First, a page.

David Ortiz on Manny Ramirez: 'He's a totally different dude'

Rob Bradford
May 26, 2014 - 4:03 pm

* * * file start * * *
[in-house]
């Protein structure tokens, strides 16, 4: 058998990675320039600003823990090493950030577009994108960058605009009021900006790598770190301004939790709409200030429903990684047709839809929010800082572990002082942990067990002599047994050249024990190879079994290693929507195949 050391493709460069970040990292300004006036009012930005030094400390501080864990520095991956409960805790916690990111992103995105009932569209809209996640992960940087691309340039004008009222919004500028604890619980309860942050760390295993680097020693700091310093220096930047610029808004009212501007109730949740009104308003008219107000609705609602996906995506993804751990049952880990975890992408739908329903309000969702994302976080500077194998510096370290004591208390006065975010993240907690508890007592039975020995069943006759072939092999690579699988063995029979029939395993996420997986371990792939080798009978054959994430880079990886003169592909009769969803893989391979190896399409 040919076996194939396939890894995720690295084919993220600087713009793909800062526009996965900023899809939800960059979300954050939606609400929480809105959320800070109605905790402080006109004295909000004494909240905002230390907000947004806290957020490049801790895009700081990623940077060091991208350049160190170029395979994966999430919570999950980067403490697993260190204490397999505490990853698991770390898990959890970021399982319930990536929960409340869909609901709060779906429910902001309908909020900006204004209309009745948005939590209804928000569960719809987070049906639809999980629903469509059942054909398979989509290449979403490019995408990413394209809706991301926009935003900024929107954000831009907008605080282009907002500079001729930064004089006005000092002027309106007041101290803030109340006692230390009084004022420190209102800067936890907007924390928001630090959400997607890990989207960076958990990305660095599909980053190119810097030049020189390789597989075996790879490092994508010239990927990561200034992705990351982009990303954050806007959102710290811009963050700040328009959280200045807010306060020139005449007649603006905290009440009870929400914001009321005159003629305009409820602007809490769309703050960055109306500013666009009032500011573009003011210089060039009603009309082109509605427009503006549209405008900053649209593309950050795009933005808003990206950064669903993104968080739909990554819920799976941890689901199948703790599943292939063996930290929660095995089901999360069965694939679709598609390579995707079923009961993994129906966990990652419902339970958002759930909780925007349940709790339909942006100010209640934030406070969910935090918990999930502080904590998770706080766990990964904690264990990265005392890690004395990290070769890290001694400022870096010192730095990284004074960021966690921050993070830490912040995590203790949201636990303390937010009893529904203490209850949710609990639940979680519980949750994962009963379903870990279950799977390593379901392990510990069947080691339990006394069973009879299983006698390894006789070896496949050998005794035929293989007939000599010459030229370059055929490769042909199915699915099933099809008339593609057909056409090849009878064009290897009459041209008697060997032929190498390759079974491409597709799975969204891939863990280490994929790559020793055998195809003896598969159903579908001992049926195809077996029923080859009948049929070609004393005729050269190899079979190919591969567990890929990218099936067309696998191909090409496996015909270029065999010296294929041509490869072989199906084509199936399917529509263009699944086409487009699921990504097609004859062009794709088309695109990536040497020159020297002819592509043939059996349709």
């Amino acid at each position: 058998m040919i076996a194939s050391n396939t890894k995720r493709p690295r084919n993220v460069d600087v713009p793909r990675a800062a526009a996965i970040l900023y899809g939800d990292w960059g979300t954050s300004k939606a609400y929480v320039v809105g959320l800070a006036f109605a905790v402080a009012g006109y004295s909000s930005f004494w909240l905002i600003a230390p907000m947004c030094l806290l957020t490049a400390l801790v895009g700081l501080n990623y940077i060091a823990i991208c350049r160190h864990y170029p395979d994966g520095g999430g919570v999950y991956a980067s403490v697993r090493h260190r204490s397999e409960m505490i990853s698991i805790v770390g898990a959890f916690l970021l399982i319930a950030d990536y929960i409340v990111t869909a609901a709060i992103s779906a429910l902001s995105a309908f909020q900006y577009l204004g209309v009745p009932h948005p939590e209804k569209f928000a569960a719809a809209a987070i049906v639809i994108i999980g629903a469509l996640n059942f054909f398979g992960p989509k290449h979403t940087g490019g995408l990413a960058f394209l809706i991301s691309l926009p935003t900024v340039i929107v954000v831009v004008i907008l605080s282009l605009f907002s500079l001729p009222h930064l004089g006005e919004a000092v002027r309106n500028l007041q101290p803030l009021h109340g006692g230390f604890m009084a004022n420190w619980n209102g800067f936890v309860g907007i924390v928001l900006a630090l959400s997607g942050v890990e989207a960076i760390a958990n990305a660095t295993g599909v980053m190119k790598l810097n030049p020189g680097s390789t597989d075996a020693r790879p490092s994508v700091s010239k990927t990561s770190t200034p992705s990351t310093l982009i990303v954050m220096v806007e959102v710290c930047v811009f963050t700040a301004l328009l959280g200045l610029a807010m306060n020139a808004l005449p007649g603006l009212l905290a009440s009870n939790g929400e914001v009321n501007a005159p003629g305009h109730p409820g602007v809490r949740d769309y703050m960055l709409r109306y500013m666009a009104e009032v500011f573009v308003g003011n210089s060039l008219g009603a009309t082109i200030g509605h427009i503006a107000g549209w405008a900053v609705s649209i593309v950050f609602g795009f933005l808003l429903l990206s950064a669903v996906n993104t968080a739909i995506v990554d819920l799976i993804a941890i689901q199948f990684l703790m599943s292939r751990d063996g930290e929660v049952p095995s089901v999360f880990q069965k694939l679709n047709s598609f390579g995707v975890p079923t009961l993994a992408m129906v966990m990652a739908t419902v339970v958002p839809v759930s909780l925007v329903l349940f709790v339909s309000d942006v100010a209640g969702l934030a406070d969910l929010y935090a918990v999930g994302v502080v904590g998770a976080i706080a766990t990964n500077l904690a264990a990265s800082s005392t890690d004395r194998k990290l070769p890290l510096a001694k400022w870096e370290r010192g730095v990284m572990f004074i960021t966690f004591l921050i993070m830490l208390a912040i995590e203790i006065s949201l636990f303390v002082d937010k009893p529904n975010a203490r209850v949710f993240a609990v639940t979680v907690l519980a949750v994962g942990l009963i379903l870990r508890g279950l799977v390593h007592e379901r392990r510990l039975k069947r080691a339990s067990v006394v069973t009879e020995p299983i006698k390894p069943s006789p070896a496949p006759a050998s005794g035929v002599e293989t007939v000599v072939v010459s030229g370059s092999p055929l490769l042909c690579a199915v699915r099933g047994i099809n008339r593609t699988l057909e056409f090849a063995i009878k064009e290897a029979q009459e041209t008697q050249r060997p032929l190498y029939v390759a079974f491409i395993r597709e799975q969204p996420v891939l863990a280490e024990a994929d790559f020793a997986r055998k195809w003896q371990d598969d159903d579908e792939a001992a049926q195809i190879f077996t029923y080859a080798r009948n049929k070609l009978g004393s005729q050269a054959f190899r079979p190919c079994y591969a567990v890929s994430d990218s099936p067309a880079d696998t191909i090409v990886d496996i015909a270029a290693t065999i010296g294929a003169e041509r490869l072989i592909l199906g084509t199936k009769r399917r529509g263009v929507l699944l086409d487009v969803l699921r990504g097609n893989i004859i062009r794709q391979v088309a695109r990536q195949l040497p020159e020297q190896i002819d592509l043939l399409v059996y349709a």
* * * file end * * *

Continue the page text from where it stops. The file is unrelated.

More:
ATLANTA -- David Ortiz hadn't heard about Manny Ramirez' new post as a player-manager for the Cubs'€™ Triple-A affiliate in Iowa, but, somewhat surprisingly, it didn't come as a shock. Ortiz, you see, recently discovered what he considers the whole new Manny during their latest phone conversations. "I talked to Manny, we've been talking a lot for the past couple of weeks. And I'€™ll tell you what, he'€™s a whole totally different guy," Ortiz said. "He [goes to] church, he'€™s spending time with family, he'€™s doing a lot of really good things. When we see Manny [Wednesday] in Boston, you'€™re going to notice that. His personality has changed a lot, and that tells a lot. So when it comes down to teaching, Manny can be the best fit for the Cubs, especially in this situation that they've been going through down there. "I'€™ll tell you what, the smarter that Manny is, and as much as he knows about the game, I would put Manny right in the big leagues a couple of weeks later. Player-coach, whatever you want to have it. That organization needs a guy like that right now more than ever and it'€™s because the experience that he has, the personality that he'€™s carrying with himself right now. I think the smart player on the ball club would like to be right next to him 24/7 just so they can get to learn what he knows about the game." When Ramirez first rang Ortiz a few weeks ago, the Red Sox designated hitter could immediately tell a difference. Gone was the flighty, arrogance that Ortiz felt led Ramirez down the path to the former Red Sox outfielder being suspended for performance-enhancing drugs. According to Ortiz, after a few pleasantries, the conversation morphed into Ramirez saying, "David, I've changed a lot." From then on, the Sox DH was thrown for a loop, one that offered encouragement regarding the road Ramirez was finally committed to. "He is a totally different dude," Ortiz said. "I'm very happy the way his life has changed for good, because sometimes it's hard for people to understand the things that we deal with every day. And hear me out, I'm not trying to make any excuses for the things that he did before -- because it doesn't matter, they're bad things -- but I believe that people always deserve a second chance, especially when you want to do things right." Ortiz added, "I guess he thought the baseball game was going to end up when he ends up. But now he's seeing that he's not playing and the game continues. So you have to know that this is in a small period of time that you play, and what you've got to do is thank God given you the opportunity of being part of this thing. I don't think he really appreciated back then when he was going through the momentum of the time. But now he does. Now he's like, 'Man, I recognize that I made such a big mistake, so I want to show the whole world that I was wrong.' That's the message that I'm getting from him every time I talk to him, every time I see him. I'm really happy about the way things are going for him." Now that Ramirez has altered his life approach, Ortiz actually believes this whole thing with the Cubs could work. Not only did the left fielder have a reputation as a hitting savant when he was with the Red Sox, but the mistakes Ramirez is now apparently finally owning up to can offer encouragement for the youngsters he'€™s about to mentor. "He told me something that I 100 percent agree with," Ortiz explained. "When we talked he told me, '€˜You know what, I don'€™t regret the things that I did before, and it'€™s because I learned from it.'€™ He said that to me, man, and I had goosebumps all over my body. And it's because that'€™s so true. You learn from your mistakes, so when you learn from your mistakes, that means that you'€™re giving yourself a second chance to begin to be better at what you do. "Sometimes when I heard him talk and then when I see the way he is, and me going back to the Manny that I used to deal with, I can'€™t even believe sometimes that I'€™m talking to him. That'€™s how much this guy has been making of his life for himself." Ortiz is well aware of plenty of examples of how Ramirez got in his own way, despite an unquestioned talent and ability to perform. It was the DH who often had to answer for Manny'€™s missteps throughout his time in Boston. But the good parts of the package -- which Ortiz believes has increased significantly -- allowed for the Cubs to take a chance that the good parts of Manny will help their young hitters. "He was a genius. A genius, man. This guy, I'm telling you, man, he got caught into things that at some point I was like, 'Why?' You know, 'Why?' But at the same time I don't think it was thinking the right way," Ortiz said. "He was not good organized with things. He would do things, I would be like, 'Why ...?' He would call me and tell me, 'Let's meet up in the lobby by noon and let's go for lunch before we go to the field.' He would call me. I'm like, 'OK.' I would show up. Next thing you know, he was at the field already. Things like that. You'd be like, 'Wait a minute, you were the one who called me. I didn't call you.' So, those things, they packed up, and they began to be a lot. At one point I was like, 'You know what, all right, I need to stay away from Manny because he ain't right.' "So now, seeing the way he is and the way he's handling things and the man -- he manned up. He's been manning up the past couple of years. The mistakes that he did before and the person that he's trying to be now for the past couple of years, that tells you that people can really figure it out at some point in their life. You do things, you continue to crash against the wall, and that's how you learn. Some people learn the hard way, some people learn the easy way. He learned it the hard way."